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NJ casinos want 10 more years of internet gambling, but state may only approve 2 more

Digital Brief: June 28, 2023 (AM)
Digital Brief: June 28, 2023 (AM) 02:21

New Jersey's casinos want to extend the state's tops-in-the-nation internet gambling market for another 10 years, but state lawmakers may only approve it for an additional two years.

A state Assembly committee approved a bill Tuesday that originally would have allowed online casino gambling to run through 2033.

But the committee amended it to reduce the extension to just two years. The changes were not made public during the hearing, and lawmakers could not be reached for comment after the vote.

It is unclear when a final vote might be held.

Internet gambling has been a success story in New Jersey, which has won more from online gamblers than any of the five other states that also allow it.

Since New Jersey began taking online bets in November 2013, Atlantic City's casinos and their online partners have won $6.29 billion from gamblers, according to the American Gaming Association, the casino industry's national trade group. That does not include money from online sports bets.

It was widely credited with helping Atlantic City's casinos stay afloat during 3 1/2 months of shutdowns in 2020 at the start of the COVID-19 pandemic, as well as in the lean months that followed the casinos reopening, as many gamblers remained wary of venturing out to crowded indoor spaces.

"The reauthorization of the internet gaming bill for 10 years is vital to the continued success of the gaming industry in New Jersey and the programs that are supported by the taxes collected," said Mark Giannantonio, president of Resorts Casino Hotel and of the Casino Association of New Jersey. "This will also provide investor confidence in the New Jersey internet gaming industry."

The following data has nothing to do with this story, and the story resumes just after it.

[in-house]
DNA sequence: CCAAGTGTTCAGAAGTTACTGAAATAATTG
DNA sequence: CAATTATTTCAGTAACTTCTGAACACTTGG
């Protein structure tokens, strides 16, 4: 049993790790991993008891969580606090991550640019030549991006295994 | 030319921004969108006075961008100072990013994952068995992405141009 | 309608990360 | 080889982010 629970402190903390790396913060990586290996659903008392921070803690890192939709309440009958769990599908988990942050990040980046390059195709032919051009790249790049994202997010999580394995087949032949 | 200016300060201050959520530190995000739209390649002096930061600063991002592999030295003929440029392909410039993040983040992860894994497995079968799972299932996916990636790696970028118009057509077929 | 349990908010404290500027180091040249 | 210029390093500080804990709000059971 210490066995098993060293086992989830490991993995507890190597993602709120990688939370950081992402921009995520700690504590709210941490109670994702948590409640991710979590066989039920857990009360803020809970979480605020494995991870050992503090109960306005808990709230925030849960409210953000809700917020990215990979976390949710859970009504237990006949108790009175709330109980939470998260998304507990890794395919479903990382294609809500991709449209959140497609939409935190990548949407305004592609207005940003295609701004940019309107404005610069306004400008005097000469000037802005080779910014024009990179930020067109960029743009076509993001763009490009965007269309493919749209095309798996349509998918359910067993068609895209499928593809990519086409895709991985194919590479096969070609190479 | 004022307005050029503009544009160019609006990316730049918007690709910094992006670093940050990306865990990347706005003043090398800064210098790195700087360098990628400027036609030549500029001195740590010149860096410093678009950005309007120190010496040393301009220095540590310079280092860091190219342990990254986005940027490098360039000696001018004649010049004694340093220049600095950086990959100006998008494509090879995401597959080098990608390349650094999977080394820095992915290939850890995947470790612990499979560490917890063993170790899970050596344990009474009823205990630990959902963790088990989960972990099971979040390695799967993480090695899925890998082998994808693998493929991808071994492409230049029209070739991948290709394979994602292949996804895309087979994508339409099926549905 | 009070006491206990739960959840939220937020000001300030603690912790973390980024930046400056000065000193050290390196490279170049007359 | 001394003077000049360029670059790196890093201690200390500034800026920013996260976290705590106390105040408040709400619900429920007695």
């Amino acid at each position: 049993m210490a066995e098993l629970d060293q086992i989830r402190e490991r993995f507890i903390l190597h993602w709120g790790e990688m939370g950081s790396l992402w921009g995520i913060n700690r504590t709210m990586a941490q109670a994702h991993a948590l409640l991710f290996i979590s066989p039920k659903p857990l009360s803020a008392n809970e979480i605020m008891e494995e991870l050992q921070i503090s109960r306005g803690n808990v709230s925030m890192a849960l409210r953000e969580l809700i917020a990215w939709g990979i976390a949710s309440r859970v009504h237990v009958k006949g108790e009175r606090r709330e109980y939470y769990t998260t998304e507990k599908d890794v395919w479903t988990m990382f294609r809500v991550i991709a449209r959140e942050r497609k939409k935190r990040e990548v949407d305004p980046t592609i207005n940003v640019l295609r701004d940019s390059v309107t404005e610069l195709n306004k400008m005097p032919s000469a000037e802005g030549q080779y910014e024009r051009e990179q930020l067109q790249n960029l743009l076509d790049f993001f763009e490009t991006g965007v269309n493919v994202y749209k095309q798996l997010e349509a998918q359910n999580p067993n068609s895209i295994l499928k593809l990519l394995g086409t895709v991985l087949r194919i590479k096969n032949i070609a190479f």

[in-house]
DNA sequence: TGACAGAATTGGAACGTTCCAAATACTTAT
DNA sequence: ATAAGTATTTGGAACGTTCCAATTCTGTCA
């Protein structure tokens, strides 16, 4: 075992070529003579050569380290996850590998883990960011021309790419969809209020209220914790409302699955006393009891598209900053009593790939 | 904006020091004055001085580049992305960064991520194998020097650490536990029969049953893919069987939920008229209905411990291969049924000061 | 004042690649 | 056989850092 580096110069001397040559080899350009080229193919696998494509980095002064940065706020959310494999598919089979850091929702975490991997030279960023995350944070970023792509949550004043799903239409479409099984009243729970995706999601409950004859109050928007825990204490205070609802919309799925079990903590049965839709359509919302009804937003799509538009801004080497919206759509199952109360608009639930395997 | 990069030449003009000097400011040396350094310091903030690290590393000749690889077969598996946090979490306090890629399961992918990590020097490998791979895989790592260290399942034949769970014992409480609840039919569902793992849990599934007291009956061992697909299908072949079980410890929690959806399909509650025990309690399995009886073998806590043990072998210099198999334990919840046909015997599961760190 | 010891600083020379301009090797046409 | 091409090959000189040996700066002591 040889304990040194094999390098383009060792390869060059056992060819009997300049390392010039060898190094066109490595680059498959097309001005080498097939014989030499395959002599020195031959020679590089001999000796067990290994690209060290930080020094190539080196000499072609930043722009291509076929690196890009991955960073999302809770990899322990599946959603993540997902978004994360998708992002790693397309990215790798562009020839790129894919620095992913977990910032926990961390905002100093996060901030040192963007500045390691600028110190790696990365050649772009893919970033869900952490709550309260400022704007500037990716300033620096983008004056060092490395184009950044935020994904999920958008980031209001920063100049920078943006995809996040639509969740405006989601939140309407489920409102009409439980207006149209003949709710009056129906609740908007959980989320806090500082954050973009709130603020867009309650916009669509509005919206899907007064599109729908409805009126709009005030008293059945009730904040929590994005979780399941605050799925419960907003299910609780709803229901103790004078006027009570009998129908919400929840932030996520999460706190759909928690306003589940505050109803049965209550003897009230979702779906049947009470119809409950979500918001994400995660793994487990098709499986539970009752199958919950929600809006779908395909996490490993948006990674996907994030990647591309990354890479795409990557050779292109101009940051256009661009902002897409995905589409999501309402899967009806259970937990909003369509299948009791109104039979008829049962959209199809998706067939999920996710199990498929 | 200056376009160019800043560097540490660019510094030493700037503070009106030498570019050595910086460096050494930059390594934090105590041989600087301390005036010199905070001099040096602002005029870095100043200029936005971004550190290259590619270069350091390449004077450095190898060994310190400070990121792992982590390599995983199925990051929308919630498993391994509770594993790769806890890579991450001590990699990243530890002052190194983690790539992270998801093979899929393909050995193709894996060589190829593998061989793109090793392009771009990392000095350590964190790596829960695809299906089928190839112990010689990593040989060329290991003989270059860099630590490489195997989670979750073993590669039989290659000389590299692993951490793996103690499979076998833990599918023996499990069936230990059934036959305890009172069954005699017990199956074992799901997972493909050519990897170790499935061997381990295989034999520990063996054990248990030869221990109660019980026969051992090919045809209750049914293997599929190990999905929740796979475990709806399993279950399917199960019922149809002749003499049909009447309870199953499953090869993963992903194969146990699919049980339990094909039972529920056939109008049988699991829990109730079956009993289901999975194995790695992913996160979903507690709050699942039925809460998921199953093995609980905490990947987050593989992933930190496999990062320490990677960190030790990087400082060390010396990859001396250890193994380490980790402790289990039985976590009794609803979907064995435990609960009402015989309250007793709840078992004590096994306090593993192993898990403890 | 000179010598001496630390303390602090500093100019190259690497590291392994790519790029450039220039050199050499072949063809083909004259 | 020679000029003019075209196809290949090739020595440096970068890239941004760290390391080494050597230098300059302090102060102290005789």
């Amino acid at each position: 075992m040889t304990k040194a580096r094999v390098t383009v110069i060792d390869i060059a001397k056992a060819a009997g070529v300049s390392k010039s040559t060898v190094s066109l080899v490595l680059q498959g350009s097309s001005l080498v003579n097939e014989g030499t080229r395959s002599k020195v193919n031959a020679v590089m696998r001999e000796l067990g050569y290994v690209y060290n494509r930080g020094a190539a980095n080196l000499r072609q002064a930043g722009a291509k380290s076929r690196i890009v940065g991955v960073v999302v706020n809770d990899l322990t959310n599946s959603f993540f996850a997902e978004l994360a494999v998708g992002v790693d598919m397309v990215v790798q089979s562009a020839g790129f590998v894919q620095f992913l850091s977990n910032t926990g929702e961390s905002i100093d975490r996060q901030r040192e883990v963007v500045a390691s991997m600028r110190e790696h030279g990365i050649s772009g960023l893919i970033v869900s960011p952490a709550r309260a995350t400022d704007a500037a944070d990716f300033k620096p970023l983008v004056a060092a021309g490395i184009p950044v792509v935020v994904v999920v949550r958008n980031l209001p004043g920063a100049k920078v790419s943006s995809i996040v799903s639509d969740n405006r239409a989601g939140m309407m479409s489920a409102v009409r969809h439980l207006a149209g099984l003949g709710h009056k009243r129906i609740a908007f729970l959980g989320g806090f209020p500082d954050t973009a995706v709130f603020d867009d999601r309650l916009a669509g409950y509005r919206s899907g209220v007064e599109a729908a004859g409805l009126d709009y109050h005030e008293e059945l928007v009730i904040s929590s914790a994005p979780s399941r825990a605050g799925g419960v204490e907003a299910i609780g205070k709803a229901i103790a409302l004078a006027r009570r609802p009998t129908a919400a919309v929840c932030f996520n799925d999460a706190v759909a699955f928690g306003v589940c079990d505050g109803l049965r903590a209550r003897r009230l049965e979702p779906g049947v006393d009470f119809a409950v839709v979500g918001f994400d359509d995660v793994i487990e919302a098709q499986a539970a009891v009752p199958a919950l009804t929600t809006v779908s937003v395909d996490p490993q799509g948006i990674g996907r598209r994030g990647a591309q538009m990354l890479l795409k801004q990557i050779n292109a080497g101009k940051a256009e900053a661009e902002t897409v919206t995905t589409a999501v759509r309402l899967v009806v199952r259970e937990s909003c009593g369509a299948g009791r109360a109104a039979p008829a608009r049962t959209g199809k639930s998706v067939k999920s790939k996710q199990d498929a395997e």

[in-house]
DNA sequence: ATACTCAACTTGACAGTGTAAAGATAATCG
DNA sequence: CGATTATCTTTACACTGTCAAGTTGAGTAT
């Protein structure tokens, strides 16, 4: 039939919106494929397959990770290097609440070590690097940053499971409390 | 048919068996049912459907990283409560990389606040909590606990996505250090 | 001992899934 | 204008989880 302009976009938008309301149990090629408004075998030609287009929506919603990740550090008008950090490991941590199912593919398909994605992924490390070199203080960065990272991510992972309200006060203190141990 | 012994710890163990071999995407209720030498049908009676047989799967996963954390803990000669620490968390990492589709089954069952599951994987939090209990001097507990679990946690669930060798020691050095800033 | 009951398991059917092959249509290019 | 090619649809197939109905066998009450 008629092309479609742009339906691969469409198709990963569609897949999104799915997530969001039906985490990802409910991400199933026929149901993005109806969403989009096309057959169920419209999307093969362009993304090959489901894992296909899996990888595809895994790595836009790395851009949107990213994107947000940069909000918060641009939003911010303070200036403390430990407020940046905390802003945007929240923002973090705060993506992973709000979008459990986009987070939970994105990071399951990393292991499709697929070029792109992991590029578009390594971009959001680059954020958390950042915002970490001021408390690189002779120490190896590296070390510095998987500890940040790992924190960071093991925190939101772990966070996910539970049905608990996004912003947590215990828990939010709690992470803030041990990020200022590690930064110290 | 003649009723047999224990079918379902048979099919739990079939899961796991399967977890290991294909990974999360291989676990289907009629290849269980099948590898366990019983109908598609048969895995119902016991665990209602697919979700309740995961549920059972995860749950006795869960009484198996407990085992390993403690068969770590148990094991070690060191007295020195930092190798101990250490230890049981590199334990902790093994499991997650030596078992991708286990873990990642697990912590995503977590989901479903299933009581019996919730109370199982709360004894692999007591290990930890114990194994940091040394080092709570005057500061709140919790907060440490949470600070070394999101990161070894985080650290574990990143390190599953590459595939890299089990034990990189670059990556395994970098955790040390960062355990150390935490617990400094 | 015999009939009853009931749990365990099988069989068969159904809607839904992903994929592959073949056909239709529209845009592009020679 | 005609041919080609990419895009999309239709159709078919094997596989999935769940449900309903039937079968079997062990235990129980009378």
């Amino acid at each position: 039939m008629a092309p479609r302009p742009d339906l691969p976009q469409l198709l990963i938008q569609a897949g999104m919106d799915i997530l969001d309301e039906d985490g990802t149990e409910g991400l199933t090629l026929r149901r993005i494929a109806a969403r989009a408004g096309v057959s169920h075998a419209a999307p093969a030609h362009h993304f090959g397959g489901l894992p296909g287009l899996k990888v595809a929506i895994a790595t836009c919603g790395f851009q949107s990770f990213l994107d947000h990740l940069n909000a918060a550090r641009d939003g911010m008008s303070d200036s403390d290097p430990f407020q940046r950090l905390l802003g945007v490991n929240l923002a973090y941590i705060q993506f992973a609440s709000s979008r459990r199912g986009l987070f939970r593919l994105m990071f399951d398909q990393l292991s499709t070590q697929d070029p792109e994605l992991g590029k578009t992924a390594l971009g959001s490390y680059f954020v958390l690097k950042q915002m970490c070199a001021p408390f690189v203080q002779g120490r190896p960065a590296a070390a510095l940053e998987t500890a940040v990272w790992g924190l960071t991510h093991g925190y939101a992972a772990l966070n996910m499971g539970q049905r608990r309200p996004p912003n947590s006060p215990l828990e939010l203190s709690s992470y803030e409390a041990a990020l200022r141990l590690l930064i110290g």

He declined to comment on the change in the bill reducing it from 10 to two years.

While it has undoubtedly provided a new revenue stream for Atlantic City's casinos, internet gambling appears to be permanently changing the habits of some gamblers who would rather bet from home, the office, the beach or other places instead of visiting casinos in person.

Jane Bokunewicz, director of the Lloyd Levenson Institute at Stockton University, which studies the Atlantic City gambling market, said internet gambling is becoming part of the new normal for many gamblers.

While welcoming the additional revenue, casino executives caution that internet gambling winnings can be misleading in terms of the overall health of their businesses. Money from online winnings must be shared with partners like tech platforms and, in the case of sports betting, sports books, and is not solely for the casinos to keep. Some casino executives say as much as 70% of online winnings go to their partners in online ventures.

In addition to New Jersey, internet gambling is legal in Pennsylvania, Nevada, Michigan, Delaware and West Virginia.


Associated Press writer Michael Catalini contributed to this story.

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